Dufty uses the narrative form to delve into the history of sugar and history of medicine. He mentions whistle blowers, such as Semmelweiss, to remind readers of the discontinuities in standard science. He also delves into the history of Cuba, history of slavery, history of tobacco and tobacco curing to present the sociology of sugar.  The status of sugar, as a product of refining, was compared to drugs:  Heroin is nothing but a chemical. They take the juice of the poppy and they refine it into opium and then they refine it to morphine and finally to heroin. Sugar is nothing but a chemical. They take the juice of the cane or the beet and the refine it to molasses and then they refine it to brown sugar and finally to strange white crystals. (page 22)  Later, the euphemism, “made from natural ingredients”, is cited as equally applicable to heroin and sugar. (page 148) (sited from wikipedia)


4 thoughts on “in memory of MC Phife Dawg

  1. Hello, just wanted to say I appreciate you talking about him. Heard the news a few days ago and other than “Can I Kick It” and this other song that wasn’t mentioned here, it’s literally the only 2 songs that I know from them, so I don’t really know much about them. I did know that they heavily influenced the Black Eyed Peas (and thinking about it, I do get an ATCQ vibe from their Elephunk album since I was a major fan of them aeons ago).

    Also have to agree with Q-Tip here, “jazz rap” seems really, really inaccurate to say the least. Very excited to check the tunes you’ve highlighted! Thanks for sharing! 🙂

    Liked by 1 person

    1. I was lucky to have listened to them regularly when I was in college and I lived in New York for a while so I got to see them play. They were a regular soundtrack my best friend played… and she lived in Queens so it felt personal when he died and I was mad that he didn’t deal with his diabetes… he didn’t need to die so young. He’s like my age. It took me a while to respond because April 2 was my birthday and I’ve been out of town nature hiking… anyhow, I feel like I took them for granted until now and really listened to their progression. I sorta threw myself into their work again. It’s making more sense to me now then it did in my old stomping ground days… They pretty much did influence everyone. Black Eyed Peas always had a nice sound but they turned rap into pop and Phife doesn’t call rap pop… so… these guys will never be the same without him. Rap won’t be.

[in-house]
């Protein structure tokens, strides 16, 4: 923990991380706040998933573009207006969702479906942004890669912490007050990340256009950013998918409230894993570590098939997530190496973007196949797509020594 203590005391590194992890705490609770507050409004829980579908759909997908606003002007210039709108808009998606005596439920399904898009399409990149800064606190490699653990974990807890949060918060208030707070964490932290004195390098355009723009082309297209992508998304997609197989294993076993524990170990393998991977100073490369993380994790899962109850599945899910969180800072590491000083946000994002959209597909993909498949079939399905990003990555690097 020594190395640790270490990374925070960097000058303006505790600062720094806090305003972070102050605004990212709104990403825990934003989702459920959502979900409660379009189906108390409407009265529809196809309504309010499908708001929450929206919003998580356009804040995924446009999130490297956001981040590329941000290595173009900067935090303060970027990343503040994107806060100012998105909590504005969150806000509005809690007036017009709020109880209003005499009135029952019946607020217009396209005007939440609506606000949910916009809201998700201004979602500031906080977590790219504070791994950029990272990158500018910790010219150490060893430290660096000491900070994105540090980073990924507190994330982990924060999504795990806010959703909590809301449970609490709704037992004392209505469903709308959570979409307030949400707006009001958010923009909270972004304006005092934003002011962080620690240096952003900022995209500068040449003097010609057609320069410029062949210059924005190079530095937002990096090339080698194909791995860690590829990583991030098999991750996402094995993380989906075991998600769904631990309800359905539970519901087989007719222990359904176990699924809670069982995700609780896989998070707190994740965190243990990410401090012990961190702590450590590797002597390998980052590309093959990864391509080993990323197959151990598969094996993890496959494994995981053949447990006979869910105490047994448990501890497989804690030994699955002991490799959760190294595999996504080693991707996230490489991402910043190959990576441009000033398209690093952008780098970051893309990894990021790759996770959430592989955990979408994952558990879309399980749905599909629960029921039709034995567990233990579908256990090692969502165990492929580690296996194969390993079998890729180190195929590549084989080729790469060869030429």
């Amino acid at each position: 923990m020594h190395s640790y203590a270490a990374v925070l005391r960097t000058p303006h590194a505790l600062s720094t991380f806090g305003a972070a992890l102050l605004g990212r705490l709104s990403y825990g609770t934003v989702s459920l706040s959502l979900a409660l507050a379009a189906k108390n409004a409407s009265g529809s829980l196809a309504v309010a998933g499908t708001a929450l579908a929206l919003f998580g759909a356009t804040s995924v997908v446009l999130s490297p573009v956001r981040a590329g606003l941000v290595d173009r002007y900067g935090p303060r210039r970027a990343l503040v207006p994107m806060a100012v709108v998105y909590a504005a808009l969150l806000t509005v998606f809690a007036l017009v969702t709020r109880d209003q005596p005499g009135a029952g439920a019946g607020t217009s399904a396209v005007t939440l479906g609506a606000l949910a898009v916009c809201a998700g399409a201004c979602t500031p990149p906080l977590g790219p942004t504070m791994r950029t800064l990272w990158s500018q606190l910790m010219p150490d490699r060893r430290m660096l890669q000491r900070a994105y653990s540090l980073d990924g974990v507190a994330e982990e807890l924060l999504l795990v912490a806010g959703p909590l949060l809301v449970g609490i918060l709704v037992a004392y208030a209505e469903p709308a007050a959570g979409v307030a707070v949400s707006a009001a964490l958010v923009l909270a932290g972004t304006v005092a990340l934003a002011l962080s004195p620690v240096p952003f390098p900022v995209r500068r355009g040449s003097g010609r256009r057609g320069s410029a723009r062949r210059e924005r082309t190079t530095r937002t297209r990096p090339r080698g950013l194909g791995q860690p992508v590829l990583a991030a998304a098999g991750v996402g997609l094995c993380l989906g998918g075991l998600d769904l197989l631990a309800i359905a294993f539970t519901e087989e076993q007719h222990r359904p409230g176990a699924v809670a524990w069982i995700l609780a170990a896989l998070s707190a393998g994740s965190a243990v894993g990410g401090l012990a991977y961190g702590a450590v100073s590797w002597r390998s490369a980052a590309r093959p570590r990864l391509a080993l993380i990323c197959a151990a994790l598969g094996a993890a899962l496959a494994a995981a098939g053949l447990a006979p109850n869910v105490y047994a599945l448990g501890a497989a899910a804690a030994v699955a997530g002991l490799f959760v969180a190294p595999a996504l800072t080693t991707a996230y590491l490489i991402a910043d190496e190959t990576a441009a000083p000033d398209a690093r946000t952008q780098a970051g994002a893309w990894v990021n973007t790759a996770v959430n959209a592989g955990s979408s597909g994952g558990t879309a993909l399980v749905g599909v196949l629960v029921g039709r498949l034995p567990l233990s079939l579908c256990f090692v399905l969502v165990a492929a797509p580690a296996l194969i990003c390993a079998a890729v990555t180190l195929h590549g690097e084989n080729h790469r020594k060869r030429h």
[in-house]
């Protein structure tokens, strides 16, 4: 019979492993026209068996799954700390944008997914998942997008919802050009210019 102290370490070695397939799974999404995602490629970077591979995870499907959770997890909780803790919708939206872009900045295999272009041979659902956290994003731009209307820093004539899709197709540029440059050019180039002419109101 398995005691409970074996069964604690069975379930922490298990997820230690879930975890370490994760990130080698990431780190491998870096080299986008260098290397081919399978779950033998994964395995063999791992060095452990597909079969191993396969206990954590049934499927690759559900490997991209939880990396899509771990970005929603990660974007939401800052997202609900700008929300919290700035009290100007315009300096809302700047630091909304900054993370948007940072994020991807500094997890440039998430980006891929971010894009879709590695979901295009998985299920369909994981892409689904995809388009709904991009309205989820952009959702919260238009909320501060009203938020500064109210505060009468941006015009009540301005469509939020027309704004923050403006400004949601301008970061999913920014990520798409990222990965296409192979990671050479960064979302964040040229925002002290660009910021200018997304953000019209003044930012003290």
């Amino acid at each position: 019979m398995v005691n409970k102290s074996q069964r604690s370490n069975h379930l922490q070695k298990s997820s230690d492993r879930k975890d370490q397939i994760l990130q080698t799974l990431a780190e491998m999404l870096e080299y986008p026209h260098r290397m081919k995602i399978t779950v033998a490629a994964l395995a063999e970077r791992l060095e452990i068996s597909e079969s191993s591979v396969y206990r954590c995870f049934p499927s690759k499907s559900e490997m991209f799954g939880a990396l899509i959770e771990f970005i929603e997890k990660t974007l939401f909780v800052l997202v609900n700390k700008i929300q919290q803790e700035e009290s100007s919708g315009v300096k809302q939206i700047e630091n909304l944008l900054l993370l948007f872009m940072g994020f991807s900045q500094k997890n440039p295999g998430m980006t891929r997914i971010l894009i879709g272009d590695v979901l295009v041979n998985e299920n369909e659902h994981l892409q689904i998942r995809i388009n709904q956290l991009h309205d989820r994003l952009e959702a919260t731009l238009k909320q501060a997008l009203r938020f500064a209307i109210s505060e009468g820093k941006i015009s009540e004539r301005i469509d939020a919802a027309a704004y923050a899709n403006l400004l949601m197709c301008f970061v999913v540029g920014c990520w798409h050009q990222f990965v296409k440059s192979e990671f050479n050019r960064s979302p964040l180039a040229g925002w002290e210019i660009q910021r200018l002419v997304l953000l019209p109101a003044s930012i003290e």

Thanks for reading and listening and commenting Ms. Applesauce. Glad you found the GPA blog! 🙂


      1. Happy belated birthday!! Hiking, might need to do that a lot with my cousin and his wife when I’ll go to Australia on a working-holiday haha…

        I do understand how sometimes you take some things for granted. It’s like some media that were exposed to me when I was young, but I never really appreciated/understood their message just because “they were there all the time” until I re-emerge myself with their works again. Or sometimes completely brushing off certain artists and you realize how great they were now.

        But I guess I wouldn’t have it any other way since I probably wouldn’t have the mental capacity to truly appreciate their works at that time.

        Hope you had fun on your bday, and welcome back!! 🙂


      2. wow, an Australian hiking trip sounds like the thing to do if you have an opportunity.

        Thanks for the birthday wishes. I had a great time encountering egret, screech owls, the tracks of a cougar that chased a deer which I determined escaped by leaping across the mud and water to hide in the grassy marshlands… where the cougar couldn’t follow. It was like a forensic scene. I like trying to figure out the tracks and prints and stuff. 🙂
        I will be by your blog sometime in the near future to see what tunes you are sharing. Until then I hope work goes well for you and you spare some room for fun! 🙂

        Liked by 1 person